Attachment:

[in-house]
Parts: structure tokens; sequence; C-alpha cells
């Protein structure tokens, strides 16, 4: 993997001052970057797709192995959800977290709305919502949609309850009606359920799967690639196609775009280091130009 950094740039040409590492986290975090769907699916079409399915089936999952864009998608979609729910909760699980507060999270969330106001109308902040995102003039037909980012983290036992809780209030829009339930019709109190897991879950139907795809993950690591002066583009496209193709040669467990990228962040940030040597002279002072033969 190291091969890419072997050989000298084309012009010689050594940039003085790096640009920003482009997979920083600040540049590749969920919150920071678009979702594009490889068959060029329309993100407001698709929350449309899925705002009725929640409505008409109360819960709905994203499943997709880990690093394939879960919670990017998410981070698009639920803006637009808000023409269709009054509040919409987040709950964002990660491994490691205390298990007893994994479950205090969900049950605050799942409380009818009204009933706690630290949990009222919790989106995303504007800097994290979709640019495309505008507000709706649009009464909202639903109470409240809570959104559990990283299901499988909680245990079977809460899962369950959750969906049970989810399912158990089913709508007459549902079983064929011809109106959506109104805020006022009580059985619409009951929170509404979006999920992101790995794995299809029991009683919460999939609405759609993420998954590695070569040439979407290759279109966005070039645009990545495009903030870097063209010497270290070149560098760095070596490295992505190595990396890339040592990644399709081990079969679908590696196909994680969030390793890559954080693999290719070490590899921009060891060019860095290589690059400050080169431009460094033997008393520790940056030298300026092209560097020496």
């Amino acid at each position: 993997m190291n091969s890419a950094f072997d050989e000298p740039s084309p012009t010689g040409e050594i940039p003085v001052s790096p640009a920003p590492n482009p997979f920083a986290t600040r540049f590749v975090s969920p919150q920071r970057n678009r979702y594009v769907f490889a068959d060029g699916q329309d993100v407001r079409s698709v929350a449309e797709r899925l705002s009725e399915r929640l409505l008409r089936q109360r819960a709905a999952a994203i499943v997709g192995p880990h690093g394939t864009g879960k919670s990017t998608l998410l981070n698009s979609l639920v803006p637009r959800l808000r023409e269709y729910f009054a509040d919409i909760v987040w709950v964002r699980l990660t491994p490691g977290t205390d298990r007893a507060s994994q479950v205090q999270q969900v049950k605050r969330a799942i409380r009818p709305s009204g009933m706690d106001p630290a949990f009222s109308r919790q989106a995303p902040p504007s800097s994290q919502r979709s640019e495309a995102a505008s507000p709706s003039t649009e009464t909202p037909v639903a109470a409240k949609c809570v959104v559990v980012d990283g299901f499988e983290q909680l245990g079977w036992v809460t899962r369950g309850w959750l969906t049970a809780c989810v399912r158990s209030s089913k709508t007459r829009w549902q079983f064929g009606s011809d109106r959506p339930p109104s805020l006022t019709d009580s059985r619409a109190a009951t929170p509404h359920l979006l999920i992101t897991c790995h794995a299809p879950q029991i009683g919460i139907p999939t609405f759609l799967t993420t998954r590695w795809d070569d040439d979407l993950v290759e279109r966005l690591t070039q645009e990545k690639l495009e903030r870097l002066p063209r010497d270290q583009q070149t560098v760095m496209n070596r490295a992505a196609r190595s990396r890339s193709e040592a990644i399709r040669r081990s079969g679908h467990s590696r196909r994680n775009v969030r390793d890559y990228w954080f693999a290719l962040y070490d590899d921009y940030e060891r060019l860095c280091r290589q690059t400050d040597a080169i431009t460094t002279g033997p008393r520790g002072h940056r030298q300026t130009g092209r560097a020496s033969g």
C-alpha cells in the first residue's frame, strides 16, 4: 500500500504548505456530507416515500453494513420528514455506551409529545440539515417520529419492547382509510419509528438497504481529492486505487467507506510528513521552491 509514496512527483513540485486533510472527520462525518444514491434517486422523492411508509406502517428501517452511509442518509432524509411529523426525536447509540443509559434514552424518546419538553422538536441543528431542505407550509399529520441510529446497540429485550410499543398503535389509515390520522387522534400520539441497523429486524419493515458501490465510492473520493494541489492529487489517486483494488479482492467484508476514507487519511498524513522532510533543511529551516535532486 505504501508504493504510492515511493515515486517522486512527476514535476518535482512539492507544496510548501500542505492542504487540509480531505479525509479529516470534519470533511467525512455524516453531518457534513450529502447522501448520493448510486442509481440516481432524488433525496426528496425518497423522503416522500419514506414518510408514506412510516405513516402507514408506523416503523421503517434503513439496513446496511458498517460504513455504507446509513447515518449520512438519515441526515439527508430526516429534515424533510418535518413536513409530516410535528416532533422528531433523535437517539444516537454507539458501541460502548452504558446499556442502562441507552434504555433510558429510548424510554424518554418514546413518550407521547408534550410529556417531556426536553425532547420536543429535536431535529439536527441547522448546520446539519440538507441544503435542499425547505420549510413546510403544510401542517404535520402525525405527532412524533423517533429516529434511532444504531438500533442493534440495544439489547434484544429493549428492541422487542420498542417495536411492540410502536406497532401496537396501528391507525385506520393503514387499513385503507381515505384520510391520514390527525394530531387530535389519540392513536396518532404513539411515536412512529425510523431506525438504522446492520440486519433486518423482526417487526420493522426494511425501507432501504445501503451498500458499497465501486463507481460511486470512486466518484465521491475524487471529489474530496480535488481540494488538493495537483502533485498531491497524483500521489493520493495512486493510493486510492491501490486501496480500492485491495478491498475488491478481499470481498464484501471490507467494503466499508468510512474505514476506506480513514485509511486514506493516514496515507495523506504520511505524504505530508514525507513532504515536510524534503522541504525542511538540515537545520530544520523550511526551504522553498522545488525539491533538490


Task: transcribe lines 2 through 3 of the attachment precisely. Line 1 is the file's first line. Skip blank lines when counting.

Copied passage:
Parts: structure tokens; sequence; C-alpha cells
């Protein structure tokens, strides 16, 4: 993997001052970057797709192995959800977290709305919502949609309850009606359920799967690639196609775009280091130009 950094740039040409590492986290975090769907699916079409399915089936999952864009998608979609729910909760699980507060999270969330106001109308902040995102003039037909980012983290036992809780209030829009339930019709109190897991879950139907795809993950690591002066583009496209193709040669467990990228962040940030040597002279002072033969 190291091969890419072997050989000298084309012009010689050594940039003085790096640009920003482009997979920083600040540049590749969920919150920071678009979702594009490889068959060029329309993100407001698709929350449309899925705002009725929640409505008409109360819960709905994203499943997709880990690093394939879960919670990017998410981070698009639920803006637009808000023409269709009054509040919409987040709950964002990660491994490691205390298990007893994994479950205090969900049950605050799942409380009818009204009933706690630290949990009222919790989106995303504007800097994290979709640019495309505008507000709706649009009464909202639903109470409240809570959104559990990283299901499988909680245990079977809460899962369950959750969906049970989810399912158990089913709508007459549902079983064929011809109106959506109104805020006022009580059985619409009951929170509404979006999920992101790995794995299809029991009683919460999939609405759609993420998954590695070569040439979407290759279109966005070039645009990545495009903030870097063209010497270290070149560098760095070596490295992505190595990396890339040592990644399709081990079969679908590696196909994680969030390793890559954080693999290719070490590899921009060891060019860095290589690059400050080169431009460094033997008393520790940056030298300026092209560097020496």